Measure Complex Nanobiologicals With Tunable Resistive Pulse Sensing

Tunable Resistive Pulse Sensing (TRPS) measures individual particles size, concentration and zeta potential with incredibly high precision and accuracy. TRPS is more accurate than commonly used light scattering techniques that provide bulk estimates. Now used in over 45 countries, and included in over 1000 publications, TRPS is leading the nanoparticle industry by providing a technique that meets the key requirements of scientific precision, accuracy and repeatability.
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Obtain unparalleled accuracy

Measure individual nanoparticles from 40 nm to 2 µm.
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Simultaneously measure size and concentration

Obtain accurate particle concentration in each size band.
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Measure single-particle zeta potential

Measure the zeta potential of each individual particle.

Measure Individual Particles With Confidence

The precision, resolution and accuracy of size measurement in TRPS is unmatched by any other nanoparticle analysis technique. TRPS measures nanoparticles suspended in electrolytes on a particle-by-particle basis as they pass through a tunable nanopore. When particles pass through they momentarily disrupt the electrical current in the pore, which creates a blockade. The dimensions and frequency of these blockades are used to determine particle size, concentration and zeta potential. Every particle measured is compared to a set of NIST-traceable calibration particles of known size, which ensures accuracy and repeatability.
Learn how TRPS works

Simultaneously measure size and concentration

Using TRPS, you can simultaneously measure particle size and concentration. As particles individually pass through a nanopore, a blockade is created. The magnitude of the blockade is directly proportional to particle size while the frequency of the blockades is used to determine concentration. TRPS can distinguish multiple subpopulations with high resolution, which is an important capability for fields working with polydisperse samples, such as extracellular vesicle (EV) research.
Learn about Size and Concentration
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Figure 1.
The Exoid is capable of measuring heterogenous samples over a wide size distribution, without the need for multiple measurements or adjustment of settings. Subpopulations can be identified with high resolution and accurately quantified individually.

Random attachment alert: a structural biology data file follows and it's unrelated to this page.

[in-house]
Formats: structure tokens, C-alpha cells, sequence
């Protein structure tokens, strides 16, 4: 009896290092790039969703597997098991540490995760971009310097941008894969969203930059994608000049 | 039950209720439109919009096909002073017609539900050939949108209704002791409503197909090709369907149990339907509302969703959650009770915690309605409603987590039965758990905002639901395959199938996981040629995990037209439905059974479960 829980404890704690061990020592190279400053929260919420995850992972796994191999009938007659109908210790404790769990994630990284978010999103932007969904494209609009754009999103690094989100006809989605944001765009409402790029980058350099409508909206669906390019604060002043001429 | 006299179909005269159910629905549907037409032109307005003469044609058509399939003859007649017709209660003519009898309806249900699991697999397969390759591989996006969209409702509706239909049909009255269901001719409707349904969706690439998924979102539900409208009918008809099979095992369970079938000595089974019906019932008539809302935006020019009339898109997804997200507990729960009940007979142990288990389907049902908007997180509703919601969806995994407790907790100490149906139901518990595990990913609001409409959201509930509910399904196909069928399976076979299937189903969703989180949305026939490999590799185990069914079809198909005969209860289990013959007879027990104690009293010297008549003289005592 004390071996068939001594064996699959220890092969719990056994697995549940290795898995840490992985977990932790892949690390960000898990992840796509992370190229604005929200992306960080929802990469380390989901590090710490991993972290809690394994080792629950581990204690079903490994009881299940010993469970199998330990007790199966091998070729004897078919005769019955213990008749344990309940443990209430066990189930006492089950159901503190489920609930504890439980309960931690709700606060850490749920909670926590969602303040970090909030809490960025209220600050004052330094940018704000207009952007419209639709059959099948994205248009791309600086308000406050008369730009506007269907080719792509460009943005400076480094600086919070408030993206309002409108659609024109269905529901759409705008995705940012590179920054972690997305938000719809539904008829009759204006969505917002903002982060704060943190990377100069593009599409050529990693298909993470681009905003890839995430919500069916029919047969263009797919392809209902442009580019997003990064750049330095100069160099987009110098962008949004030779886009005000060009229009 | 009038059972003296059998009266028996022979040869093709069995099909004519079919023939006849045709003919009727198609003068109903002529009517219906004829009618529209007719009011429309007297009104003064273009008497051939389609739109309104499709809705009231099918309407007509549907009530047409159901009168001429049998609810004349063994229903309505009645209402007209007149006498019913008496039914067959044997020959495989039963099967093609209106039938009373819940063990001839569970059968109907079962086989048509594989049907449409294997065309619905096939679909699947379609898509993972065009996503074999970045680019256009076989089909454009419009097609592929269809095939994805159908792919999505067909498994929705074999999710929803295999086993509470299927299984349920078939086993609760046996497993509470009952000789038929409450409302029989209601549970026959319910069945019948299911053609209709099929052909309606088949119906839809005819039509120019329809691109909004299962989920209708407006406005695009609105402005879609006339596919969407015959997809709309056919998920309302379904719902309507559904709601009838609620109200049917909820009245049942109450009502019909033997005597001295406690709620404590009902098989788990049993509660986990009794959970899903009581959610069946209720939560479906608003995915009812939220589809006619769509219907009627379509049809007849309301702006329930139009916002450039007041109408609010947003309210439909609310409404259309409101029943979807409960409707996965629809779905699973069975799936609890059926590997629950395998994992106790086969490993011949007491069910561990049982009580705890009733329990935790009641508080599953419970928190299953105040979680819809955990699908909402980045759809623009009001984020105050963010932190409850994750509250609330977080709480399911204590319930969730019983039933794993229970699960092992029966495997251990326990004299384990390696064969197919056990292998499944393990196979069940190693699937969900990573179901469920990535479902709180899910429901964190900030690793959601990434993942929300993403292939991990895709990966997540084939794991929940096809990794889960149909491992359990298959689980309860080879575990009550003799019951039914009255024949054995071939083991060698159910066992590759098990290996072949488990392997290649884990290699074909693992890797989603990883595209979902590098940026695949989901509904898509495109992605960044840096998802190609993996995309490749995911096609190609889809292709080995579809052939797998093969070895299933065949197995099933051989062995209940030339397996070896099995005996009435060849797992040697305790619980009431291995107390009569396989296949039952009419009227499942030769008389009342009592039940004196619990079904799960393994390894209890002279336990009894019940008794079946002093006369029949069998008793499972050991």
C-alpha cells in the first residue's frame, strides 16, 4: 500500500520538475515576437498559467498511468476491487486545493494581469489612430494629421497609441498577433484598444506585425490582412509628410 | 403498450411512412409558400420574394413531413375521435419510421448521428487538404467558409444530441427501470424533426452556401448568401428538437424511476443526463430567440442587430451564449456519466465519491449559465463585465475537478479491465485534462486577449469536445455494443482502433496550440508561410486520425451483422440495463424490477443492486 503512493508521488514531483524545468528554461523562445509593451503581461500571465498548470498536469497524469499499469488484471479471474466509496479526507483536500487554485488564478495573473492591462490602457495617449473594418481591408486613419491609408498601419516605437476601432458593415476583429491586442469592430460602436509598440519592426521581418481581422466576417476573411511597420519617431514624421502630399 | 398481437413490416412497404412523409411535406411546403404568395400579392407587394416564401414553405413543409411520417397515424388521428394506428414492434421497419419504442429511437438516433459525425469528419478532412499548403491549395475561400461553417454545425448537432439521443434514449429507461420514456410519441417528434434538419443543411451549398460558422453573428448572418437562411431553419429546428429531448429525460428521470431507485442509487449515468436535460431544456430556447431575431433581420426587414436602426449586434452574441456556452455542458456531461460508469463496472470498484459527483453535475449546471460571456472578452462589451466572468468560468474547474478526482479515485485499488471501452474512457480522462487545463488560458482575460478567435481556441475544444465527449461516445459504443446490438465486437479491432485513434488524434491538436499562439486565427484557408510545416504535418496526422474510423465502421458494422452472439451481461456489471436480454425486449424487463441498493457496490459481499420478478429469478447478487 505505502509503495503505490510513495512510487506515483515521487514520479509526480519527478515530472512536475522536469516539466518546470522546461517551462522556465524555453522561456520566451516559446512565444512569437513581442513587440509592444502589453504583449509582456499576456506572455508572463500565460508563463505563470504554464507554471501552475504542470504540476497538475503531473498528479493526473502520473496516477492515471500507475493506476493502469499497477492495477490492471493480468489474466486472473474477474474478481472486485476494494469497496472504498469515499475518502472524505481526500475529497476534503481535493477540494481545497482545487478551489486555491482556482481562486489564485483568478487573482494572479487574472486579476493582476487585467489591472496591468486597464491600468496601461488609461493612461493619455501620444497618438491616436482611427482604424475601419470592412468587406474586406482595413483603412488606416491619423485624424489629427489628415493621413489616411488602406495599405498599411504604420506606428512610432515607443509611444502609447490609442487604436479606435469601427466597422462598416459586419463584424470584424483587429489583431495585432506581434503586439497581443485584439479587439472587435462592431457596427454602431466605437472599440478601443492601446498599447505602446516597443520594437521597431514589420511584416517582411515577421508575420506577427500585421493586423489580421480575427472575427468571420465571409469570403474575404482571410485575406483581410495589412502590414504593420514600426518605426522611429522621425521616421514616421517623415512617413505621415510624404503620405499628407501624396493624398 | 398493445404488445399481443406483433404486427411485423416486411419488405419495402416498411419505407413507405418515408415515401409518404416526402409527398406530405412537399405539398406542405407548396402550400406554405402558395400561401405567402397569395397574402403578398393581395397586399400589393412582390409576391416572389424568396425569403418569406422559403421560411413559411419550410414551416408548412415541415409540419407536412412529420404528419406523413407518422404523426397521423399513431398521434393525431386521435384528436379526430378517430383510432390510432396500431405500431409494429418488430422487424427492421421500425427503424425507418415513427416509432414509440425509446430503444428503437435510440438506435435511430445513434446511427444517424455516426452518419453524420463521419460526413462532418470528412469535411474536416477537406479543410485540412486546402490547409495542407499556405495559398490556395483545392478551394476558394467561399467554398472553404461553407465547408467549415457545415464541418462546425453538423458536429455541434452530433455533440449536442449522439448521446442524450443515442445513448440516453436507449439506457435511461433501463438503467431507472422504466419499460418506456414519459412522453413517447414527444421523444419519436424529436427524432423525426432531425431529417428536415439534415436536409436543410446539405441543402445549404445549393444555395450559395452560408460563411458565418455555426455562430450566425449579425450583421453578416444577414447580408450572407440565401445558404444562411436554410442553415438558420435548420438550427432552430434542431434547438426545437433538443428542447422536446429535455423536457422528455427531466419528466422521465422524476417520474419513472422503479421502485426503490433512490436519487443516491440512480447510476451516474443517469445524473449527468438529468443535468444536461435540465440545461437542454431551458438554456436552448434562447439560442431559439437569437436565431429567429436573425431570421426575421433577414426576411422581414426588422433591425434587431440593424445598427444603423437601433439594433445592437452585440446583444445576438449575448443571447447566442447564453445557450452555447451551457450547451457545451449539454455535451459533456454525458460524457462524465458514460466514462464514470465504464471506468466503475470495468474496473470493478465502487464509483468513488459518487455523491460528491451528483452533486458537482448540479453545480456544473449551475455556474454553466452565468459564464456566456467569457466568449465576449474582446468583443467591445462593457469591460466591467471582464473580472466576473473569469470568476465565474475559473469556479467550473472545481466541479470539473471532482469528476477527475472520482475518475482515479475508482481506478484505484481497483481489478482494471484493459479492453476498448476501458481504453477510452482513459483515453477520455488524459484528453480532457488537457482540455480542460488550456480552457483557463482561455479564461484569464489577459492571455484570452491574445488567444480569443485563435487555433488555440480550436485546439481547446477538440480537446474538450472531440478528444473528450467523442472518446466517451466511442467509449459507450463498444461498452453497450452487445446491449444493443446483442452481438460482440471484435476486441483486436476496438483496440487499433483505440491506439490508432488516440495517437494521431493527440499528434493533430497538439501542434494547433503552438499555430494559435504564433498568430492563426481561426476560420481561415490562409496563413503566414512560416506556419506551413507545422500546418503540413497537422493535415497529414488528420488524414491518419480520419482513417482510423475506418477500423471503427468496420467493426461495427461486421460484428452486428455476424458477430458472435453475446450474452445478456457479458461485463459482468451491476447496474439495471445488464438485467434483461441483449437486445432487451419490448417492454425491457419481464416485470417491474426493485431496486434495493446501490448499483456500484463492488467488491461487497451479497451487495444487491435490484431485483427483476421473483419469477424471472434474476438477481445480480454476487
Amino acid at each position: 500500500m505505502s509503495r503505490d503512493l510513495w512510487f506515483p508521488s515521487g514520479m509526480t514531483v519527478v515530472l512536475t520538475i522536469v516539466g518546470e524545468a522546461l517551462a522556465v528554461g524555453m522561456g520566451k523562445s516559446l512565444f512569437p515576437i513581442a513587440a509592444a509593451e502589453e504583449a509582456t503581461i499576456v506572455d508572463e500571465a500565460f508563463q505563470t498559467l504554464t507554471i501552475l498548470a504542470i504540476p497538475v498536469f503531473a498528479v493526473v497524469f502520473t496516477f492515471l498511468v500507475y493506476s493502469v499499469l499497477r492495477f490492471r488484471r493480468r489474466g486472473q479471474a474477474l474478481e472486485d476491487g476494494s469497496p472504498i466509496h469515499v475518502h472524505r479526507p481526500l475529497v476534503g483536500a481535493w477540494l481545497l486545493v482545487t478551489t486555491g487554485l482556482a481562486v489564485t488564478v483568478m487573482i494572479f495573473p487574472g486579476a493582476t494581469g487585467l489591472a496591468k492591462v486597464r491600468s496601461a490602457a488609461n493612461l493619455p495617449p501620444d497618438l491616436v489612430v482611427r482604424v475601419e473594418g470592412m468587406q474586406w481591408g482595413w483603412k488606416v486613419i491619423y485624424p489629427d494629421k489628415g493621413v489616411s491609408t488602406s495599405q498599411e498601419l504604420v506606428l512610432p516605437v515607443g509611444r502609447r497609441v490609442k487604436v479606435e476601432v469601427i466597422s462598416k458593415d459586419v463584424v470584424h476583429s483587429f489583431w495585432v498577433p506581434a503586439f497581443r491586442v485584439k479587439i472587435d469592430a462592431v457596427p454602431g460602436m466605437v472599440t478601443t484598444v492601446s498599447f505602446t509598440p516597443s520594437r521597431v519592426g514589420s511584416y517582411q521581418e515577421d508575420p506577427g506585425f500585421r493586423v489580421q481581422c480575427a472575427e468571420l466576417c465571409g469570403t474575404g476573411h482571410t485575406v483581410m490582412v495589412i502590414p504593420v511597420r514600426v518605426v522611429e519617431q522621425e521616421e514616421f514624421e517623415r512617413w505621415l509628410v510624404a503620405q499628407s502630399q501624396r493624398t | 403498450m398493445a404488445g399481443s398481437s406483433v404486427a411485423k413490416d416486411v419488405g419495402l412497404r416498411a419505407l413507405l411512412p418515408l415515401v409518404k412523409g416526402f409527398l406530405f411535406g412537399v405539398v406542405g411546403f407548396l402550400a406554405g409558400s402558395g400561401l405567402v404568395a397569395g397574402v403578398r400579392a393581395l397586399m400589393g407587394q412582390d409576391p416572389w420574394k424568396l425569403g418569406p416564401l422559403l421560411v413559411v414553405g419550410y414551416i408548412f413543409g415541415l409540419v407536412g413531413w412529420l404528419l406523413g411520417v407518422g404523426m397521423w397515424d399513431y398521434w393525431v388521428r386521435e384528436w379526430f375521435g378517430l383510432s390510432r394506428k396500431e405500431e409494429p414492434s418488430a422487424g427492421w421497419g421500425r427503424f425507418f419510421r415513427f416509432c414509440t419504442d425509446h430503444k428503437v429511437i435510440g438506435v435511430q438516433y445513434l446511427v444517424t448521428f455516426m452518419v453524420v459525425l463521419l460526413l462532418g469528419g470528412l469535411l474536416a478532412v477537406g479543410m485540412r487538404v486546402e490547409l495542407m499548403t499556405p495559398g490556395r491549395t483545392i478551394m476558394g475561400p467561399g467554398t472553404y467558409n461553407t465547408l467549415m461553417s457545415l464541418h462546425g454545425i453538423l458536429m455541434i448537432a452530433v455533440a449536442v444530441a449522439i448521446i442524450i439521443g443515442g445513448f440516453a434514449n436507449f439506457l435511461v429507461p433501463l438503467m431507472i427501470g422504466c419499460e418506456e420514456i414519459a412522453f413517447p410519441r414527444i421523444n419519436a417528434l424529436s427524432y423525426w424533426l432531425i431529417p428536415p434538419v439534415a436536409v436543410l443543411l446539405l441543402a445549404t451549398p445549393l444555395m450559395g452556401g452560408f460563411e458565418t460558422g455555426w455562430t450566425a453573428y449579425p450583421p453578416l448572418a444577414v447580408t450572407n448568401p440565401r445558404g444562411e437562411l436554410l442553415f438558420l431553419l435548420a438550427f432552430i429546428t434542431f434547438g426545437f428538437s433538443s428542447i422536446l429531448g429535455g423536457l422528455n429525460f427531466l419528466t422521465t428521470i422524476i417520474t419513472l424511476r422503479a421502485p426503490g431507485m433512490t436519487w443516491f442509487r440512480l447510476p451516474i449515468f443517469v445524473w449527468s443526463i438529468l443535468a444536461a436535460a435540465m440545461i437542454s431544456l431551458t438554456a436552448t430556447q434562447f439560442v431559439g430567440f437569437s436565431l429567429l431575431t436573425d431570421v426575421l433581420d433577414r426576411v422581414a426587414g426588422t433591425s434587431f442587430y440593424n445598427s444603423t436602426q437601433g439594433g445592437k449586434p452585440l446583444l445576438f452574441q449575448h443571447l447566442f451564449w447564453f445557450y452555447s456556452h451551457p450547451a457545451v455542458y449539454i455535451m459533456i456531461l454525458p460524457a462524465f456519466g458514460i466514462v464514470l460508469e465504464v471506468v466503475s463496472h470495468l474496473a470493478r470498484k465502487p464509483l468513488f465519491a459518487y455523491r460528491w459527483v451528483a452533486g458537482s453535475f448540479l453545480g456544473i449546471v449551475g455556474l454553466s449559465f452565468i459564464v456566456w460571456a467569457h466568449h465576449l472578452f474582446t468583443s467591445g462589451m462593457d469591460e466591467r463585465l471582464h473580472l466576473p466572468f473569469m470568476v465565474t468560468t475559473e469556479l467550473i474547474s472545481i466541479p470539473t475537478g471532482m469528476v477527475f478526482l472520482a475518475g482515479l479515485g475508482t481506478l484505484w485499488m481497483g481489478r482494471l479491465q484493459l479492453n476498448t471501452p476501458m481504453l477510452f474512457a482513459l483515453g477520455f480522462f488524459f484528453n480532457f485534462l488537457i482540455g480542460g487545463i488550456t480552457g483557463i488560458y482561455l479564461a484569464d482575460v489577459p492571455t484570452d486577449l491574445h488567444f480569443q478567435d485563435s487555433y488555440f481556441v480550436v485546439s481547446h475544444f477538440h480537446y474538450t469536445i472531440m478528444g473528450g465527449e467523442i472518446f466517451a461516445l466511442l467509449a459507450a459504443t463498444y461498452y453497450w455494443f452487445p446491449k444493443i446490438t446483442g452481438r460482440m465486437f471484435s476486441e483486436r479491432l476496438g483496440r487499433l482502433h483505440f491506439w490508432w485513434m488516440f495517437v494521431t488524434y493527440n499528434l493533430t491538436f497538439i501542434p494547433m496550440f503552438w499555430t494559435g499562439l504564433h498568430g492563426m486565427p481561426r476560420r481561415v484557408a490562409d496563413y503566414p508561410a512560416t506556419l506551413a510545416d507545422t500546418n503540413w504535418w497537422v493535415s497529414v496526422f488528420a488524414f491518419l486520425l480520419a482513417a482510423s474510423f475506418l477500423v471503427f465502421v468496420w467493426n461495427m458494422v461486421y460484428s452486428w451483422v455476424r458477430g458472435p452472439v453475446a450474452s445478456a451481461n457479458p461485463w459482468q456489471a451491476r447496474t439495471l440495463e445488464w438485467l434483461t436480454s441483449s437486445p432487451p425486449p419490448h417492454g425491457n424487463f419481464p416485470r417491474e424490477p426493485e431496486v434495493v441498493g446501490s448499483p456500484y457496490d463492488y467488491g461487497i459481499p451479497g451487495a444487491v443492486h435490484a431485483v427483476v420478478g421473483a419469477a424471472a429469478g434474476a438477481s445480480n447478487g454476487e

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Measure the Zeta Potential of Individual Particles

With TRPS you can measure particle size and zeta potential (or surface charge) simultaneously. TRPS measures each particle individually ensuring highly precise data collection, a powerful new approach for life sciences.

The single-particle approach used by TRPS makes it much more precise than ensemble approaches, such as PALS.
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Whatever particle you’re measuring, TRPS has you covered

TRPS is used in a wide range of applications including EVs, viruses and virus-like-particles, nanomedicine and other heterogenous nanoparticles. Select your field to read relevant publications and case studies.
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Introducing the Exoid

The Exoid is the next-generation TRPS instrument enabling precise, particle-by-particle analysis that builds on the previous and more manually demanding instrument, the qNano. Released in 2021, the Exoid features in-built advances that retain the precision of TRPS, while providing a more user-friendly experience.
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Skill required for insightful, reliable nanoparticle measurements

Many physical characterisation methods on the market are rapid and require very little effort and skill. However, they do not have the resolving power required for complex samples containing particles of different sizes. Systematic, comparative studies have shown the low resolving capability of these techniques, and the relatively low repeatability compared to TRPS. In contrast, TRPS provides precision via its single-particle nature combined with the use of calibration particles and active monitoring by the user. Even though proper sample preparation, skill, and effort are required for TRPS measurements – particularly for the measurement of particles at the lower end of the size range – it’s the only way forward if you want repeatable data on heterogenous samples containing small particles.

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